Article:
• Recognizing the need for Secretary of Health and Human Services Donna Shalala to take a definitive stand on the efficacy of needle exchange programs (NEPs), the Foundation used the results of both amfAR-funded research and other well-documented studies to push for a firm determination on the scientific evidence to date. And, in April 1998, Secretary Shalala announced that conclusive evidence shows that NEPs reduce HIV transmission without increasing illegal drug use. However, despite this determination, and broad support for the efficacy of needle exchange among leading professional organizations and other government advisors, Congress remained unwilling to lift its ban on federal funding for NEPs. Today, the Foundation remains actively involved in efforts to educate policy makers that needle exchange is an essential component of an effective and comprehensive national AIDS prevention strategy.

  • During federal budget negotiations, amfAR was one of a select group of organizations invited to testify before the House of Representatives Appropriations Committee. The Foundationís testimony stressed both the need for increased funding for the National Institutes of Health and NIHís Office of AIDS Research and the importance of allocating federal funds to needle exchange programs. The recommendation to strengthen the NIH as a whole reflected the continued need for targeted and well-coordinated funding for HIV/AIDS research, as well as the recognition that basic-biomedical research benefits people with many diseases, including those with HIV/AIDS.

  • In June 1998, amfAR Chairman Dr. Mathilde Krim, Chief Executive Officer Jerome Radwin, Board member and Dean of Columbia Universityís Mailman School of Public Health Dr. Allan Rosenfield, and Jane Silver, amfARís Director of Public Policy, met with Vice President Gore to discuss new developments in AIDS research, the continued ban on federal funding for needle exchange programs, and the importance of a unified and unambiguous position statement from the Administration on the efficacy of NEPs.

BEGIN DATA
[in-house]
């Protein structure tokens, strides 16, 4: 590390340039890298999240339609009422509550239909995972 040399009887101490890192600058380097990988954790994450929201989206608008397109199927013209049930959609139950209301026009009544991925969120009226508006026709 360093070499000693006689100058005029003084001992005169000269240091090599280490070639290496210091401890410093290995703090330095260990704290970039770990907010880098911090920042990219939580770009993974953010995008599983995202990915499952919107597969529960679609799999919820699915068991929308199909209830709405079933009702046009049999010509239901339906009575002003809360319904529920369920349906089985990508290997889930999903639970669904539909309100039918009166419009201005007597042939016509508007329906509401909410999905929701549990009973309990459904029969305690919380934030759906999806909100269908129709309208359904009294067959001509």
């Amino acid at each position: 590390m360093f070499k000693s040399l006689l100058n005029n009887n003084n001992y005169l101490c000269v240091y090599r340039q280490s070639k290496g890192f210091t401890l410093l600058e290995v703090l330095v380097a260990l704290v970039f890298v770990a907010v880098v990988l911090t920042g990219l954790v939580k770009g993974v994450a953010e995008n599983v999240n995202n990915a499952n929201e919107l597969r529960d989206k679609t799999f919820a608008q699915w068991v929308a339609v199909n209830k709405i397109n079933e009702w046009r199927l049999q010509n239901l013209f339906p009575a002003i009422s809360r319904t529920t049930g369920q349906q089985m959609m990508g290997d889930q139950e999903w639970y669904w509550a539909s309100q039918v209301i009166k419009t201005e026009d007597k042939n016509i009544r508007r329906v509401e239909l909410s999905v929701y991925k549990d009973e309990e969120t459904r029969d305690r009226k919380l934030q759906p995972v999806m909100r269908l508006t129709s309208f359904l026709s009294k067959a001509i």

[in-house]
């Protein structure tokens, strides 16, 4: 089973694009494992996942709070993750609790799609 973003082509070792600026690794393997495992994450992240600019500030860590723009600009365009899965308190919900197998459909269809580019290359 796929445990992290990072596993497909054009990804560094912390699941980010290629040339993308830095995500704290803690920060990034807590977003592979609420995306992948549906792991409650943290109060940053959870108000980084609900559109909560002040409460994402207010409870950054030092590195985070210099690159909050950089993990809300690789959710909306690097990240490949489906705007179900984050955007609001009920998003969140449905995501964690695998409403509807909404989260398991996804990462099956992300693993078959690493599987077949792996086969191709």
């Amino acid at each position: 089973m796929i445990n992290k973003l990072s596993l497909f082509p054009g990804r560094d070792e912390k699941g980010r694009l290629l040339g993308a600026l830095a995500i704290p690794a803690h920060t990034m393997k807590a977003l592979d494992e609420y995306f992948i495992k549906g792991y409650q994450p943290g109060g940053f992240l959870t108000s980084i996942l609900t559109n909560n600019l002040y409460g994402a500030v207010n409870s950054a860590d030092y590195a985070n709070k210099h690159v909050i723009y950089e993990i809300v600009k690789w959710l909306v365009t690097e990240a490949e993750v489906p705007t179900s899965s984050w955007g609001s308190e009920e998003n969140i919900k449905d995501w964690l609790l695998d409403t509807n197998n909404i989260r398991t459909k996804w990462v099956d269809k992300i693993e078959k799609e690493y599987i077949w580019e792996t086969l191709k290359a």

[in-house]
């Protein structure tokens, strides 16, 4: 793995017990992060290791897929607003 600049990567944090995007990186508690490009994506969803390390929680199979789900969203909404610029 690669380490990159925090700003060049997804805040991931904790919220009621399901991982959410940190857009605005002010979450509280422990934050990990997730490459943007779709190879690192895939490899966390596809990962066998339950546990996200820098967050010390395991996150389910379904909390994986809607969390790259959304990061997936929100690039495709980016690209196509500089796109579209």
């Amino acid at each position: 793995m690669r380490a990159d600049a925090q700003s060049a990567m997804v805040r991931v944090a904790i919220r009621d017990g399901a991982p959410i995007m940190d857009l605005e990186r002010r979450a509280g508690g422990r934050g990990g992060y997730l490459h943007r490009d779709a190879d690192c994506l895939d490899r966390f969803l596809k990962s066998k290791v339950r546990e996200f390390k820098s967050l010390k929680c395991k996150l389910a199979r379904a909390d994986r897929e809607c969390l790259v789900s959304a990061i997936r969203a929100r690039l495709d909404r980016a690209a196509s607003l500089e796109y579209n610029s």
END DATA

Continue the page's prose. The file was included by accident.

• In March 1998, the Foundation signed an amicus brief in the case of Bragdon v. Abbott, which helped win the landmark Supreme Court decision that individuals with asymptomatic HIV infection are protected from discrimination under the Americans With Disabilities Act (ADA). Preventing discrimination against people with HIV is indeed key to encouraging individuals to seek HIV testing and to avail themselves of early treatment as appropriate.

  • amfAR co-sponsored AIDSWatch, a major annual HIV/AIDS education and advocacy event that brings hundreds of constitu-ents to Washington, D.C., to urge their elected officials to support increased federal funding for essential AIDS-related programs.

  • amfAR supported and took part in the annual National AIDS Treatment Advocates Forum (NATAF), which brings together AIDS advocates from across the country to develop strategies related to HIV/AIDS research, treatment, and access-to-care issues.

  • The Foundation continues to offer student internships that provide hands-on Capitol Hill experience and help inform the next generation about the role they can play in pressing government to implement effective HIV/AIDS-related and other public health policy. Most recently, amfAR interns have completed research on the Food and Drug Administration (FDA) entitled ďA Review of HIV/AIDS-Related Drugs under the FDAís Treatment IND Mechanism and Analysis of the Information Gathered and Submitted to the FDA.Ē